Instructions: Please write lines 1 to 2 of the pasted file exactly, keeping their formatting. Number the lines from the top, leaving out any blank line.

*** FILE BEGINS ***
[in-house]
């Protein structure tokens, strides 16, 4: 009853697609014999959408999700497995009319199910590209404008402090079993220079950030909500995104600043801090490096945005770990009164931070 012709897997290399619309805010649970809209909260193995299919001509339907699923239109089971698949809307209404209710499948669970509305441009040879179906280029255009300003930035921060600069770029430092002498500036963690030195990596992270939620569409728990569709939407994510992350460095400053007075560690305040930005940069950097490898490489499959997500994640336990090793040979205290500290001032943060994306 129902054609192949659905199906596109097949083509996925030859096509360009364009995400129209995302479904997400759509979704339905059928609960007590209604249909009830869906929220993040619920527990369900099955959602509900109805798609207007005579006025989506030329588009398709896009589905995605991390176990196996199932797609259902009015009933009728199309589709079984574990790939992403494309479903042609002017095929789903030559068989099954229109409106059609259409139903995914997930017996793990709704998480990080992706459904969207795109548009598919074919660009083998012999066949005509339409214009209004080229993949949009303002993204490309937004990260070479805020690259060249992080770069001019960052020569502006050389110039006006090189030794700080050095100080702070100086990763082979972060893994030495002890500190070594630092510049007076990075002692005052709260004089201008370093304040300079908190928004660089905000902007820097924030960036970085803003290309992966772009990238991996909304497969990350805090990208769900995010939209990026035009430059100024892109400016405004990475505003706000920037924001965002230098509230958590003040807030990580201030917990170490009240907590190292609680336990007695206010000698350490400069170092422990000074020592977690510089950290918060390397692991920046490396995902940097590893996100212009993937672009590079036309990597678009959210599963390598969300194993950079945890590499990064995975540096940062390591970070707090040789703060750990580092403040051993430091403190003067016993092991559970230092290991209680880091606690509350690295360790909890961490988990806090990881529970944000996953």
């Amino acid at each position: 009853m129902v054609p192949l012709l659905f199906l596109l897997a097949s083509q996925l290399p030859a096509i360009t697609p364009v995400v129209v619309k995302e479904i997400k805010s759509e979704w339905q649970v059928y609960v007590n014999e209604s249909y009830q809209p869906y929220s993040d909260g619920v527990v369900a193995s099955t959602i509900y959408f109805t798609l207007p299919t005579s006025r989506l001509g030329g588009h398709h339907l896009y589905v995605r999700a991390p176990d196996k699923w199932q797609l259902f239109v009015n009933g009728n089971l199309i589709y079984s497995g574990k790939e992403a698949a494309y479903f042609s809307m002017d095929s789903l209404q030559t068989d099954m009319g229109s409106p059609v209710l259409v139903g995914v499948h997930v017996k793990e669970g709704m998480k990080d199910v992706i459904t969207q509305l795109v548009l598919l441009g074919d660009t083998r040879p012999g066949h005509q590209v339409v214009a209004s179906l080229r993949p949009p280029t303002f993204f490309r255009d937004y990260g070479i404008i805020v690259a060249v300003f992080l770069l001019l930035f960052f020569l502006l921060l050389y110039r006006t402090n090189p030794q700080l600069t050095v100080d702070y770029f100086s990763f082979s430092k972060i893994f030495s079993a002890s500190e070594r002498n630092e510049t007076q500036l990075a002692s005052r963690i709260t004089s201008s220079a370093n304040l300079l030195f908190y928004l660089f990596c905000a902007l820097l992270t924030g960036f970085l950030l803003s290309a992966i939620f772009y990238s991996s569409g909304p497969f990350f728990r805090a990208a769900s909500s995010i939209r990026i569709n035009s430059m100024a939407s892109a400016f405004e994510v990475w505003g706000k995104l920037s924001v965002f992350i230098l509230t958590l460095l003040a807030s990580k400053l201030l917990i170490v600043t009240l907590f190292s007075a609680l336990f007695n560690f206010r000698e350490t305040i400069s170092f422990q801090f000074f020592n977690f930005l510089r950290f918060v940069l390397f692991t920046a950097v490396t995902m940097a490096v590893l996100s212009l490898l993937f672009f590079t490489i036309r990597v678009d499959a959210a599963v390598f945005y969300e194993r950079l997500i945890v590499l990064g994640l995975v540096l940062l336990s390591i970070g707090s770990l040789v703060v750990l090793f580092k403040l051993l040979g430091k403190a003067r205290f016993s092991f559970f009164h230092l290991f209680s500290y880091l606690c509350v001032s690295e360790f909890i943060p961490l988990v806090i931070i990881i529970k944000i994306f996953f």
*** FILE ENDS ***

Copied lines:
[in-house]
């Protein structure tokens, strides 16, 4: 009853697609014999959408999700497995009319199910590209404008402090079993220079950030909500995104600043801090490096945005770990009164931070 012709897997290399619309805010649970809209909260193995299919001509339907699923239109089971698949809307209404209710499948669970509305441009040879179906280029255009300003930035921060600069770029430092002498500036963690030195990596992270939620569409728990569709939407994510992350460095400053007075560690305040930005940069950097490898490489499959997500994640336990090793040979205290500290001032943060994306 129902054609192949659905199906596109097949083509996925030859096509360009364009995400129209995302479904997400759509979704339905059928609960007590209604249909009830869906929220993040619920527990369900099955959602509900109805798609207007005579006025989506030329588009398709896009589905995605991390176990196996199932797609259902009015009933009728199309589709079984574990790939992403494309479903042609002017095929789903030559068989099954229109409106059609259409139903995914997930017996793990709704998480990080992706459904969207795109548009598919074919660009083998012999066949005509339409214009209004080229993949949009303002993204490309937004990260070479805020690259060249992080770069001019960052020569502006050389110039006006090189030794700080050095100080702070100086990763082979972060893994030495002890500190070594630092510049007076990075002692005052709260004089201008370093304040300079908190928004660089905000902007820097924030960036970085803003290309992966772009990238991996909304497969990350805090990208769900995010939209990026035009430059100024892109400016405004990475505003706000920037924001965002230098509230958590003040807030990580201030917990170490009240907590190292609680336990007695206010000698350490400069170092422990000074020592977690510089950290918060390397692991920046490396995902940097590893996100212009993937672009590079036309990597678009959210599963390598969300194993950079945890590499990064995975540096940062390591970070707090040789703060750990580092403040051993430091403190003067016993092991559970230092290991209680880091606690509350690295360790909890961490988990806090990881529970944000996953």